In fact, the only way Diocletian could restore peace was by instituting an authoritarian bureaucracy. Many Romans fell into poverty under increasingly debilitating taxes throughout the 4th century. In fact, some citizens sold themselves as slaves to larger landowners to avoid taxes. These landowners transitioned to an economy resembling feudalism, doing what they could to escape State oppression. In just a few decades, Roman society lost its foundation of civil liberties that had propelled the empire to prosperity. Eventually, barbarian tribes waltzed into a defeated Rome and delivered the final blow.
The Gold Standard
During his reign in the early 4th century, Constantine the Great began the process of building a new empire. In 312 AD, he introduced the gold Solidus coin in an effort to reestablish scarcity and trust in Roman currency.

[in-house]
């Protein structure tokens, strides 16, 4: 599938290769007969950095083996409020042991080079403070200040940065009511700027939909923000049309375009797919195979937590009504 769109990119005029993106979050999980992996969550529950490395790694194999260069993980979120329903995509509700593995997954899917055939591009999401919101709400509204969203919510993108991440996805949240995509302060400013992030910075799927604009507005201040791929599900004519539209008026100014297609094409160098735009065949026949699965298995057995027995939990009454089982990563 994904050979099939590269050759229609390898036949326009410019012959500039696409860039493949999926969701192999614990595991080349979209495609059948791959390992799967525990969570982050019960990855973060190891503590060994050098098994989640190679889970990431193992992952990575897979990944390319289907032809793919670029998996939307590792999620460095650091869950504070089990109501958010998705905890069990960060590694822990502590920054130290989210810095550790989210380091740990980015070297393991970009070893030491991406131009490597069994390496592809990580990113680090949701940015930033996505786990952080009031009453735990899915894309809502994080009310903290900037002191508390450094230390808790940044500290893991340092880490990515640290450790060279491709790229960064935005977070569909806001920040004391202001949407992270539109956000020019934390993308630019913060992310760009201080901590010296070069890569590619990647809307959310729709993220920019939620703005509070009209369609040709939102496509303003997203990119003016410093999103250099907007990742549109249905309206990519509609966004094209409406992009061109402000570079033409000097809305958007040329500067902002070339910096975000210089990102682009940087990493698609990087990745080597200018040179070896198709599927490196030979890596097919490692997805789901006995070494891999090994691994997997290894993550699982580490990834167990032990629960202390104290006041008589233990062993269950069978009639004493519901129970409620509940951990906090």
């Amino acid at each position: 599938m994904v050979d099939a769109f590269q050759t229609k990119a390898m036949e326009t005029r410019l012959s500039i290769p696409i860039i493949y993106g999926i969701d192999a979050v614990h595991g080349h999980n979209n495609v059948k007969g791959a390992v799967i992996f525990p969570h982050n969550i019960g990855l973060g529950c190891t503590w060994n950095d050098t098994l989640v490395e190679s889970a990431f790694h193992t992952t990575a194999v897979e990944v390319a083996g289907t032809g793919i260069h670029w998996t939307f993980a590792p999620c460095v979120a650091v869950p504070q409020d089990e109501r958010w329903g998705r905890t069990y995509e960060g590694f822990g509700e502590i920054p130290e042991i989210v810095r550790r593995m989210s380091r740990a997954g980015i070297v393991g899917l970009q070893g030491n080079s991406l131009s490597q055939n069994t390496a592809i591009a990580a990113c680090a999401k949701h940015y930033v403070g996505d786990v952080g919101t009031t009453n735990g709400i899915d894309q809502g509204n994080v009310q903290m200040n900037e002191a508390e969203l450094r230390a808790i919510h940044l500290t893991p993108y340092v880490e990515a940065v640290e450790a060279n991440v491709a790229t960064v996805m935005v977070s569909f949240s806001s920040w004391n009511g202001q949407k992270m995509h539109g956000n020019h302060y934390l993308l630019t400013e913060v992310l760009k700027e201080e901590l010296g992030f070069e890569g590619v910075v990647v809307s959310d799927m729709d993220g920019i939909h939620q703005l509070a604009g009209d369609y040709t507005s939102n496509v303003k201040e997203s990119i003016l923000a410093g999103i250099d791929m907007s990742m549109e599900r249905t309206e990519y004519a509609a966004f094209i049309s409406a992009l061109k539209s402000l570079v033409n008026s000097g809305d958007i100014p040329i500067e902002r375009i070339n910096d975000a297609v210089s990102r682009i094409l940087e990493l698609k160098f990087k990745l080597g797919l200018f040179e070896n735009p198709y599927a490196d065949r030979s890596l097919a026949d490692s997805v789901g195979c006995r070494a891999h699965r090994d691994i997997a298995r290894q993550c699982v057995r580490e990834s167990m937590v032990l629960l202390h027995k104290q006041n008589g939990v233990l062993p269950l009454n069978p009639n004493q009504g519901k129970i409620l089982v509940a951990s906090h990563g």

The Solidus, a pure gold coin weighing 4.5 grams, provided a new monetary backbone in Europe. A sound monetary system, which the Romans had abandoned, helped Constantine lay the foundation for the world’s next great power: The Byzantine Empire.
To illustrate the Denarius’ debasement against a gold standard: during Julius Caesar’s time, the gold Aureus was worth 25 Denarii. Three hundred years later, one Aureus was worth thousands of Denarii. By 330, one gold Solidus coin was worth hundreds of thousands of Denarii. By the end of the Roman Empire, one Solidus could purchase millions of Denarii.
Currency Debasement Today
Because Roman elites could not print an unlimited number of gold and silver coins, they had to employ some sneaky tactics when overspending. In modern economies, central banks have a much easier time debasing their currency. All they need to do is crank up the money printer.